William M Kahan was born 1933 inToronto,Ontario,Canada, where he got his education, with a PhD in 1958. Since 1969 he has been professor in Mathematics and Computer Science atUniversityofCaliforniaatBerkeley. In 1989 he got the "ACM Turing Award", the greatest distinction in computer science.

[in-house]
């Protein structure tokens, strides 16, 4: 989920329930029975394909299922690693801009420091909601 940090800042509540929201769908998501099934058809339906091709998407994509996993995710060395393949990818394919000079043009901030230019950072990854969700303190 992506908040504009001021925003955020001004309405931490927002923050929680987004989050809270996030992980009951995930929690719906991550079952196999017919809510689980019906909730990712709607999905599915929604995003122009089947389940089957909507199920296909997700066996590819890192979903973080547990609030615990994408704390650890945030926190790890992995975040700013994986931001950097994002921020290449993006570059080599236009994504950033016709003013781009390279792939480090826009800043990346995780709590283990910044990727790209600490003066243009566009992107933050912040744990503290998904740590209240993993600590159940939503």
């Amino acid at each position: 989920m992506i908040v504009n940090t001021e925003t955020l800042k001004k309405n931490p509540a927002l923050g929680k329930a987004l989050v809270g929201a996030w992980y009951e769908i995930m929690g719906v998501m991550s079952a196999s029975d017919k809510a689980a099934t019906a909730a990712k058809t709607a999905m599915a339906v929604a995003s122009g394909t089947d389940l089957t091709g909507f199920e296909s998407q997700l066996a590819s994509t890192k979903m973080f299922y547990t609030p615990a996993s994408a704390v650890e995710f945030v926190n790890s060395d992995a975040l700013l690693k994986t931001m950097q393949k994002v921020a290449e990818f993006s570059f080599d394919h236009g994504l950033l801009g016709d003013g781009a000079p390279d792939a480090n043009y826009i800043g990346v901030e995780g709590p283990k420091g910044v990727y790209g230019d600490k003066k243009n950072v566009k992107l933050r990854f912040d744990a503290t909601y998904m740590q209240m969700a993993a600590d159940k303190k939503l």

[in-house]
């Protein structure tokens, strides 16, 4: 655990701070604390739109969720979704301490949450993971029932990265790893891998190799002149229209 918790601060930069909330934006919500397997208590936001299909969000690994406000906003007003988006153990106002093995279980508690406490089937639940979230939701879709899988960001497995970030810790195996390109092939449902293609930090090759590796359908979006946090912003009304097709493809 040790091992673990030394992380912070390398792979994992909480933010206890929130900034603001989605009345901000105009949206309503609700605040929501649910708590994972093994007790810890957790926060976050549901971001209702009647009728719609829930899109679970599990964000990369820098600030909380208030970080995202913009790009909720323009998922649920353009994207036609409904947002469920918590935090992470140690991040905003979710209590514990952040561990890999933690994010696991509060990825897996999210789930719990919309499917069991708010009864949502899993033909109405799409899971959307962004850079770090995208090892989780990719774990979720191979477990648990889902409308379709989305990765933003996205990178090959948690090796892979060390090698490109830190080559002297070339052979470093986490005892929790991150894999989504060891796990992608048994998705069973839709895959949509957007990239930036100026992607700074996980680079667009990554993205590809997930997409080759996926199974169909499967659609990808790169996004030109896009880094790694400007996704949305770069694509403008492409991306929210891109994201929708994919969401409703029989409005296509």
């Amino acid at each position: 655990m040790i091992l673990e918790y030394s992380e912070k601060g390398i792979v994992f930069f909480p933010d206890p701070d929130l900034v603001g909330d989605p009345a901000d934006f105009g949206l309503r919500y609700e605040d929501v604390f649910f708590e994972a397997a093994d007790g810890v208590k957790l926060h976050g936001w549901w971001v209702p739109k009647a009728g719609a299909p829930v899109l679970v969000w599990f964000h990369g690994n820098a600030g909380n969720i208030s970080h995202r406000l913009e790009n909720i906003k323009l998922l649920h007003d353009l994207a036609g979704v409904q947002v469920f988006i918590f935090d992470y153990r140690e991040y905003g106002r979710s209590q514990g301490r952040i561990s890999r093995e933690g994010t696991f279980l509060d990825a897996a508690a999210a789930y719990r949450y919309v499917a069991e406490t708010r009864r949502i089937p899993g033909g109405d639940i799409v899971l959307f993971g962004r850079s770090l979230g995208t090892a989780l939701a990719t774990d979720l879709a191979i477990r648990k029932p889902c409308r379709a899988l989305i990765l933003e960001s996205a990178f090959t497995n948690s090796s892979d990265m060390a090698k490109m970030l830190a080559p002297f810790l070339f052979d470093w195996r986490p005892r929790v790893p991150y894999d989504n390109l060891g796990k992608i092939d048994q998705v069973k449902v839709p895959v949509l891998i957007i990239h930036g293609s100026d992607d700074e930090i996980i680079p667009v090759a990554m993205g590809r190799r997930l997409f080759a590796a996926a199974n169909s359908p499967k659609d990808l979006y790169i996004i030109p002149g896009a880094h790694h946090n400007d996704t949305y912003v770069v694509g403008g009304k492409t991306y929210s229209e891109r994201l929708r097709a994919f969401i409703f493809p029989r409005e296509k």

William Kahan has made fundamental contributions to numerical linear algebra, error analysis and computer arithmetics. E.g., he has used the mathematical theory of singular manifolds to explain when a numerical computation is sensitive to rounding errors. For a wider audience, he is best known for being the initiator of the floating point standards IEEE-754 and 854. He seized the initiative in 1977, just when it was clear that it was possible to build an entire arithmetic unit on a single silicon chip. With a wide participation from universities and industry, he then waged a campaign that ended in 1985 with the adoption of the standard, which ensures that a computation will now give the same result, wether it is done on a simple PC or a big supercomputer.